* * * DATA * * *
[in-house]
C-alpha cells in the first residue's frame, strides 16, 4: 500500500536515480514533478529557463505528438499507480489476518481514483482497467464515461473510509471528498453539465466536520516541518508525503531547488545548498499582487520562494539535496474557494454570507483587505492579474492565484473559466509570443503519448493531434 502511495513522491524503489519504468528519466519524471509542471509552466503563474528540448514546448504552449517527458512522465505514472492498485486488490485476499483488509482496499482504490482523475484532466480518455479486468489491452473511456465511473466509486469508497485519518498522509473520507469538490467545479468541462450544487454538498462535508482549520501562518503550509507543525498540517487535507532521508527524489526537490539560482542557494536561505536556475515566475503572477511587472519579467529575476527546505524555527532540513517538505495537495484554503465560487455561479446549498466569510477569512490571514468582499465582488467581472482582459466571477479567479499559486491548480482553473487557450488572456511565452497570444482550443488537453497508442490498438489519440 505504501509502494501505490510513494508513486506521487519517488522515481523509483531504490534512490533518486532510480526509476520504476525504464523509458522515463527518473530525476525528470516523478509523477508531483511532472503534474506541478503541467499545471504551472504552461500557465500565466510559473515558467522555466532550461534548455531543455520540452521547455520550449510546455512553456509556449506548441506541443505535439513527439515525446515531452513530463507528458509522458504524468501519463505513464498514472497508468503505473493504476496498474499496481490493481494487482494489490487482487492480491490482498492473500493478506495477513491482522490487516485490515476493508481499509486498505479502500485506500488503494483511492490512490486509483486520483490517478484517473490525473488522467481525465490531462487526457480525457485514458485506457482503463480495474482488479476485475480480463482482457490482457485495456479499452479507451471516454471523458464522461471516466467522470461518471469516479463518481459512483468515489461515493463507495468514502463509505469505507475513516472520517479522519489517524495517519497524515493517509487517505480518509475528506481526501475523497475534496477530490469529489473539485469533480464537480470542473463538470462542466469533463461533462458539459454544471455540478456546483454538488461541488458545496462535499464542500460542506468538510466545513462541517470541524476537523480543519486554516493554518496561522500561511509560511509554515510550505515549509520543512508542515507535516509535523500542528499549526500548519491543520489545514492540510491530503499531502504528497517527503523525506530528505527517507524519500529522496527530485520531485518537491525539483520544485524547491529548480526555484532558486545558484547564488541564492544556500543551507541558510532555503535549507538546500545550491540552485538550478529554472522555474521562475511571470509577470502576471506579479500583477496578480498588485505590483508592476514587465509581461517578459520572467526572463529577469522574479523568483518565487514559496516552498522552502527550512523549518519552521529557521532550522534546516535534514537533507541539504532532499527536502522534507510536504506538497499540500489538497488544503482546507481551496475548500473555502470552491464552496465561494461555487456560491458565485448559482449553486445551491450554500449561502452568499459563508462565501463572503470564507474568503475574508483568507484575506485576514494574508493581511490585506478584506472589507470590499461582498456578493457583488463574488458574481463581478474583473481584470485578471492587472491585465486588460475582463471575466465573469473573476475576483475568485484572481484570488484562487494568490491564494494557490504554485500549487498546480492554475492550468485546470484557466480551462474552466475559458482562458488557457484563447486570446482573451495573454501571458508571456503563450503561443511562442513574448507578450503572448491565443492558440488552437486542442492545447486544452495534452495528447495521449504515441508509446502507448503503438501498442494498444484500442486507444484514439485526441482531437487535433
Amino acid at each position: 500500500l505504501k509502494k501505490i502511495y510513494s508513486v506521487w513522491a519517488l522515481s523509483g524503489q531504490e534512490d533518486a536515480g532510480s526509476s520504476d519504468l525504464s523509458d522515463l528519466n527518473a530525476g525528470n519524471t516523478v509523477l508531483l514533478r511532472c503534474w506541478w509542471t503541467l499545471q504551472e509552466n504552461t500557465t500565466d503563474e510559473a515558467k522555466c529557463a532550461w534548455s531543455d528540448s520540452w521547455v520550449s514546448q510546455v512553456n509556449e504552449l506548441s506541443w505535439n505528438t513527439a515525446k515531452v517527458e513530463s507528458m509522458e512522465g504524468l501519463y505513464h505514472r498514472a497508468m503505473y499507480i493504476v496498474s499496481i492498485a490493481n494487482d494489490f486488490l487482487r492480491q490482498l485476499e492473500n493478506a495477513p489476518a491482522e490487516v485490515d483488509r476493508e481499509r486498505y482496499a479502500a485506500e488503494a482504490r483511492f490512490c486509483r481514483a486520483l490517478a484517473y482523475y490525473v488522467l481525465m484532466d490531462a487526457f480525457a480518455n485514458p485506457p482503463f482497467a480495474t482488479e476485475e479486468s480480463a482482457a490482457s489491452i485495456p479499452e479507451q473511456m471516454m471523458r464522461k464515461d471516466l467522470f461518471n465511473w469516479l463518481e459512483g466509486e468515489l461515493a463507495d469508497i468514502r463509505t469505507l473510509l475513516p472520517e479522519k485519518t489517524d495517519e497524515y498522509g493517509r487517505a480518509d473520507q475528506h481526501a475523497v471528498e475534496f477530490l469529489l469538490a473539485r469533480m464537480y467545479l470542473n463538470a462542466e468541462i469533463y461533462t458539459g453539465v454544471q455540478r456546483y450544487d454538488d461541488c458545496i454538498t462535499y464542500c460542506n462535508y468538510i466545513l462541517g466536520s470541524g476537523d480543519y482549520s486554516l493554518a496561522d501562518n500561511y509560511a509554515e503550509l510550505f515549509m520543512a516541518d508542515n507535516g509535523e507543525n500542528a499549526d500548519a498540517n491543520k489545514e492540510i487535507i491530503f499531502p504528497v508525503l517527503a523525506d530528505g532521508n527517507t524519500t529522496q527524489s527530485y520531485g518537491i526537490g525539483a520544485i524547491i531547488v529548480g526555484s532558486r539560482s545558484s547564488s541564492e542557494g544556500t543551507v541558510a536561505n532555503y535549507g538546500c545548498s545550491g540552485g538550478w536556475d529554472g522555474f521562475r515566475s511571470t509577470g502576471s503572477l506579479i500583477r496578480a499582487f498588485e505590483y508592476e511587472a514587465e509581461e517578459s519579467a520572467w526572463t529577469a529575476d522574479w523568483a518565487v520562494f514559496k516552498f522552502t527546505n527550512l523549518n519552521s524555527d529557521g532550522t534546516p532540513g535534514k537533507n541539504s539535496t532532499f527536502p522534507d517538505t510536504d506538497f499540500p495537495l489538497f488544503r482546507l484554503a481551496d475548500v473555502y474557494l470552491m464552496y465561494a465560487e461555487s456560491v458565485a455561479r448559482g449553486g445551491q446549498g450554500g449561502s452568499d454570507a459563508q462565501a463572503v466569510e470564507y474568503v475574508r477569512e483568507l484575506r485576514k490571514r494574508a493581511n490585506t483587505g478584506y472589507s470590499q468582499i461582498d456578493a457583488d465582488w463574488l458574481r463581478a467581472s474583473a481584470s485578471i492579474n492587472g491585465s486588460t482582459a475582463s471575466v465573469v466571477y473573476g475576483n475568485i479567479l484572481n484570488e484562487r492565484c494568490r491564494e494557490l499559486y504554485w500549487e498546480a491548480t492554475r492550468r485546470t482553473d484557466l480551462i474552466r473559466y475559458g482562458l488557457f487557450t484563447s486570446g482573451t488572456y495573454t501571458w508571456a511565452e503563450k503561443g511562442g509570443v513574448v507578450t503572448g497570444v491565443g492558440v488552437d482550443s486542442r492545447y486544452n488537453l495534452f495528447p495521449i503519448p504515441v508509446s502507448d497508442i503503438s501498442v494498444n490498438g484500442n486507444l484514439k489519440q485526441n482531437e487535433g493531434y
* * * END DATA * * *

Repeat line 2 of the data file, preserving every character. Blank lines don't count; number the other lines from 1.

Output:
C-alpha cells in the first residue's frame, strides 16, 4: 500500500536515480514533478529557463505528438499507480489476518481514483482497467464515461473510509471528498453539465466536520516541518508525503531547488545548498499582487520562494539535496474557494454570507483587505492579474492565484473559466509570443503519448493531434 502511495513522491524503489519504468528519466519524471509542471509552466503563474528540448514546448504552449517527458512522465505514472492498485486488490485476499483488509482496499482504490482523475484532466480518455479486468489491452473511456465511473466509486469508497485519518498522509473520507469538490467545479468541462450544487454538498462535508482549520501562518503550509507543525498540517487535507532521508527524489526537490539560482542557494536561505536556475515566475503572477511587472519579467529575476527546505524555527532540513517538505495537495484554503465560487455561479446549498466569510477569512490571514468582499465582488467581472482582459466571477479567479499559486491548480482553473487557450488572456511565452497570444482550443488537453497508442490498438489519440 505504501509502494501505490510513494508513486506521487519517488522515481523509483531504490534512490533518486532510480526509476520504476525504464523509458522515463527518473530525476525528470516523478509523477508531483511532472503534474506541478503541467499545471504551472504552461500557465500565466510559473515558467522555466532550461534548455531543455520540452521547455520550449510546455512553456509556449506548441506541443505535439513527439515525446515531452513530463507528458509522458504524468501519463505513464498514472497508468503505473493504476496498474499496481490493481494487482494489490487482487492480491490482498492473500493478506495477513491482522490487516485490515476493508481499509486498505479502500485506500488503494483511492490512490486509483486520483490517478484517473490525473488522467481525465490531462487526457480525457485514458485506457482503463480495474482488479476485475480480463482482457490482457485495456479499452479507451471516454471523458464522461471516466467522470461518471469516479463518481459512483468515489461515493463507495468514502463509505469505507475513516472520517479522519489517524495517519497524515493517509487517505480518509475528506481526501475523497475534496477530490469529489473539485469533480464537480470542473463538470462542466469533463461533462458539459454544471455540478456546483454538488461541488458545496462535499464542500460542506468538510466545513462541517470541524476537523480543519486554516493554518496561522500561511509560511509554515510550505515549509520543512508542515507535516509535523500542528499549526500548519491543520489545514492540510491530503499531502504528497517527503523525506530528505527517507524519500529522496527530485520531485518537491525539483520544485524547491529548480526555484532558486545558484547564488541564492544556500543551507541558510532555503535549507538546500545550491540552485538550478529554472522555474521562475511571470509577470502576471506579479500583477496578480498588485505590483508592476514587465509581461517578459520572467526572463529577469522574479523568483518565487514559496516552498522552502527550512523549518519552521529557521532550522534546516535534514537533507541539504532532499527536502522534507510536504506538497499540500489538497488544503482546507481551496475548500473555502470552491464552496465561494461555487456560491458565485448559482449553486445551491450554500449561502452568499459563508462565501463572503470564507474568503475574508483568507484575506485576514494574508493581511490585506478584506472589507470590499461582498456578493457583488463574488458574481463581478474583473481584470485578471492587472491585465486588460475582463471575466465573469473573476475576483475568485484572481484570488484562487494568490491564494494557490504554485500549487498546480492554475492550468485546470484557466480551462474552466475559458482562458488557457484563447486570446482573451495573454501571458508571456503563450503561443511562442513574448507578450503572448491565443492558440488552437486542442492545447486544452495534452495528447495521449504515441508509446502507448503503438501498442494498444484500442486507444484514439485526441482531437487535433